# Compounding a gamma distribution with another distribution to yield a gamma

I have a gamma distributed random variable $$X$$, with its mean $$\mu$$ distributed as some other function $$X \sim \text{Gamma}(\mu,k)\\ \mu \sim P(\theta)$$

What is the distribution $$P(\theta)$$ such that when I marginalize out $$\mu$$, $$X$$ is still distributed as a gamma distribution, perhaps with updated parameters?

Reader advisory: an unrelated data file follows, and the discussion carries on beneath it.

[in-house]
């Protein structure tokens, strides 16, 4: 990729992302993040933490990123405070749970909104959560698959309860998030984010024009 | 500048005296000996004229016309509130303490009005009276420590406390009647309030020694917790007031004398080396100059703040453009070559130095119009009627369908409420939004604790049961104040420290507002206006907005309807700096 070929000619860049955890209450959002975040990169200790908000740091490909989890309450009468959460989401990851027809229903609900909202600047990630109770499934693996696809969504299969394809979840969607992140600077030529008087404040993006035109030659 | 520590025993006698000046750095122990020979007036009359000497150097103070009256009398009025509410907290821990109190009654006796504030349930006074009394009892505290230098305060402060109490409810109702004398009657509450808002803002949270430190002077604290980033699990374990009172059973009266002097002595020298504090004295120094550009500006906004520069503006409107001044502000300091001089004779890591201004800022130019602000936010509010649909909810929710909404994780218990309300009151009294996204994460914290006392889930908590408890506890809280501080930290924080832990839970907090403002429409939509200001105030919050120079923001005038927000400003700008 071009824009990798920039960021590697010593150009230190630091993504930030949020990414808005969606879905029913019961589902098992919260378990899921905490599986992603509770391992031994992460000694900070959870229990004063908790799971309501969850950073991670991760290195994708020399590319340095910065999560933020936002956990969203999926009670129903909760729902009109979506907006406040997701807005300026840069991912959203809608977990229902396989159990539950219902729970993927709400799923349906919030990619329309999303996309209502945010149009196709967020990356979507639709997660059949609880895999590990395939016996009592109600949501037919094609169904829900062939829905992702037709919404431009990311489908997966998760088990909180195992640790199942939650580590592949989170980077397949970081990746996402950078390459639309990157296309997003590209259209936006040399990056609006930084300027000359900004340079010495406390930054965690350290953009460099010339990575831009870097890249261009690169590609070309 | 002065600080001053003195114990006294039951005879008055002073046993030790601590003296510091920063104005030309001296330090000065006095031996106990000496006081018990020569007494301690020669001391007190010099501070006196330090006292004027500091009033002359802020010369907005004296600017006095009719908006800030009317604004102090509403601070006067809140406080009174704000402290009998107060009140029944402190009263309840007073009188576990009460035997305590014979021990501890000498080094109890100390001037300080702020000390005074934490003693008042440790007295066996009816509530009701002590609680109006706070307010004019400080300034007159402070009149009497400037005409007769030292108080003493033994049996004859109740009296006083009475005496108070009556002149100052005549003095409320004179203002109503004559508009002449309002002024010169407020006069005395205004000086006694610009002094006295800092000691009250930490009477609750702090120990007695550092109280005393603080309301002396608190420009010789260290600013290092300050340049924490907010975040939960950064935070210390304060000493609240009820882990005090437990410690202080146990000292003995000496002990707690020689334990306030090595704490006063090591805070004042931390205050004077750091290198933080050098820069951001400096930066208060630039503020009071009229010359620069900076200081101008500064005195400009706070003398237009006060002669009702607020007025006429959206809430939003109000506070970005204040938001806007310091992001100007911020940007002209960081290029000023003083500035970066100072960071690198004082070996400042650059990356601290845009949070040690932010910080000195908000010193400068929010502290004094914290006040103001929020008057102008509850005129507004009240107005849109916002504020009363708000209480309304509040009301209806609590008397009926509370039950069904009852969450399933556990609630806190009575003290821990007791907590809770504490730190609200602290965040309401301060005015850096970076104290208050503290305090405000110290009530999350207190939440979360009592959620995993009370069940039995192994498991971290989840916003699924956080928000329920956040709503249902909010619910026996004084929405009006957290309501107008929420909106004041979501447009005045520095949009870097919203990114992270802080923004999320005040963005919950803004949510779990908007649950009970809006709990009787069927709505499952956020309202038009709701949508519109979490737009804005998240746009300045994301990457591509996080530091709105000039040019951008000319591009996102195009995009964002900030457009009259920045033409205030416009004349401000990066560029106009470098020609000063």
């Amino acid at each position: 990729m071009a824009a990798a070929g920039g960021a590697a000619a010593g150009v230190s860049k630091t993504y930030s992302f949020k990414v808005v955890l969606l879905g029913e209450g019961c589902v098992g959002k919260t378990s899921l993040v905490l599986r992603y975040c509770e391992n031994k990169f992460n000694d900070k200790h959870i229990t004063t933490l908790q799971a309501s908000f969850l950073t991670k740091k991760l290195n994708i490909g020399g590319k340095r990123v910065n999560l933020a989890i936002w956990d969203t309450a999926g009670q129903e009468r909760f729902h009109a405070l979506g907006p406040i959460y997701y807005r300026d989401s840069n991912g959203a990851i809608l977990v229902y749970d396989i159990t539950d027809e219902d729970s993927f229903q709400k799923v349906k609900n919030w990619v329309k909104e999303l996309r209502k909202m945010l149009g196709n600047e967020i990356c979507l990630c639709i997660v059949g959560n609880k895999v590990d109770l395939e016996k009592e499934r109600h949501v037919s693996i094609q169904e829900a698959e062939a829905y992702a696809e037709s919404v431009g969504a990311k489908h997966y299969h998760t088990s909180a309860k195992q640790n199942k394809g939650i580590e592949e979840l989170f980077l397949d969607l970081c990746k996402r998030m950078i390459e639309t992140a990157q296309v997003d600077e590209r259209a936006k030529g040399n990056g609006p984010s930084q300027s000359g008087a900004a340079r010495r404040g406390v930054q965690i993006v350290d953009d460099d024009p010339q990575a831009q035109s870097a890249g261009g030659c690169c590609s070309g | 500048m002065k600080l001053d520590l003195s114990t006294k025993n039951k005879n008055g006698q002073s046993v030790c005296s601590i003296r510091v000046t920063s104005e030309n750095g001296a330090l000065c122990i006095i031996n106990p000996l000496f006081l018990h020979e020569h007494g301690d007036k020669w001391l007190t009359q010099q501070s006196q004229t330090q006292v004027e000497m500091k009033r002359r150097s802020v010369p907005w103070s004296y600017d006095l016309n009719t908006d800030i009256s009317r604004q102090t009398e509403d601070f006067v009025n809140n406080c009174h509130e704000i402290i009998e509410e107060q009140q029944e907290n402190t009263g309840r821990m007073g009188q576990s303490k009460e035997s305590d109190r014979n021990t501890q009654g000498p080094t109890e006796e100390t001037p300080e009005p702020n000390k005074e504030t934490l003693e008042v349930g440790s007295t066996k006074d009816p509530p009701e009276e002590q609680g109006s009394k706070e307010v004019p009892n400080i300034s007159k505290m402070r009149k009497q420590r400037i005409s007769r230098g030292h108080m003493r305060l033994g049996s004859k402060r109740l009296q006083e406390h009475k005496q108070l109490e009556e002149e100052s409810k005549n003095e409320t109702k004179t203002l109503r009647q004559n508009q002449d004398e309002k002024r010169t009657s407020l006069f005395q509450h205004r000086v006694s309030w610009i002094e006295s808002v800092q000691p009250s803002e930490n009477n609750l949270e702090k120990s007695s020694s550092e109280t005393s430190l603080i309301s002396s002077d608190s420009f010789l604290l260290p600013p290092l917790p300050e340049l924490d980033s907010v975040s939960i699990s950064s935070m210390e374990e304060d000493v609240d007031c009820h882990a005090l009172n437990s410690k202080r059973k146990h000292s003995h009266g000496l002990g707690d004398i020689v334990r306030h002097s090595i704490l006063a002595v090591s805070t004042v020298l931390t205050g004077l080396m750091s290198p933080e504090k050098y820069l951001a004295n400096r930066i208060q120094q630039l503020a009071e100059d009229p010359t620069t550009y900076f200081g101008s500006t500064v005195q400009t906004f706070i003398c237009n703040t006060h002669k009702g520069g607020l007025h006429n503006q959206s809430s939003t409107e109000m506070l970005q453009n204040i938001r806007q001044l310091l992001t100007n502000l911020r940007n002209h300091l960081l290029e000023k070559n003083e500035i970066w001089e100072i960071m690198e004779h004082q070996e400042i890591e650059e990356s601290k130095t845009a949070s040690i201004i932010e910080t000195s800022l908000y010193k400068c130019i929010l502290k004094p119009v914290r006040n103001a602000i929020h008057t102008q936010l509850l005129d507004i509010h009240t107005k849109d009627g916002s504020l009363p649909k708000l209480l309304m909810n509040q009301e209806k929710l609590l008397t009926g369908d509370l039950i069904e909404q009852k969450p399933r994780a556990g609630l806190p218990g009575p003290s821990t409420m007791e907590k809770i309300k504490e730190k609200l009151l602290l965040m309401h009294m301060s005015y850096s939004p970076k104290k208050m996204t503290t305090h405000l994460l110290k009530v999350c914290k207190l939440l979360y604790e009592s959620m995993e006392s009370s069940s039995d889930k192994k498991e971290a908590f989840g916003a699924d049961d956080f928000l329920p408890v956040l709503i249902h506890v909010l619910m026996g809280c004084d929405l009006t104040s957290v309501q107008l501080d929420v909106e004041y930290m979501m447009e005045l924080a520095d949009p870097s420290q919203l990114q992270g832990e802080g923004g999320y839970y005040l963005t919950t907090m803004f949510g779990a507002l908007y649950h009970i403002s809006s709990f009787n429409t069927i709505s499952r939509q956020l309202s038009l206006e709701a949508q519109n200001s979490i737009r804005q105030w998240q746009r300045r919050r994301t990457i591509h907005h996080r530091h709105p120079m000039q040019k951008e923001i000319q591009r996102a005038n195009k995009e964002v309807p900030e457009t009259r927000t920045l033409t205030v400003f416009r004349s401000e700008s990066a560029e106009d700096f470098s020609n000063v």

$$p(x|k,\theta)=\int_0^{\infty} d\mu\, p(x|\mu,k)p(\mu|\theta)$$ i.e. $$p(x|k,\theta)=\frac{x^{\kappa-1}e^{- x\kappa/\phi}}{(\phi/\kappa)^{\kappa}\Gamma(\kappa)}$$ where $$\phi,\kappa$$ are functions of $$k,\theta$$

• You might require the self study tag. – Michael R. Chernick Oct 4 '19 at 0:06
• Hint: the sum of Gamma distributions (with a common scale parameter) is a Gamma distribution. – whuber Oct 7 '19 at 21:27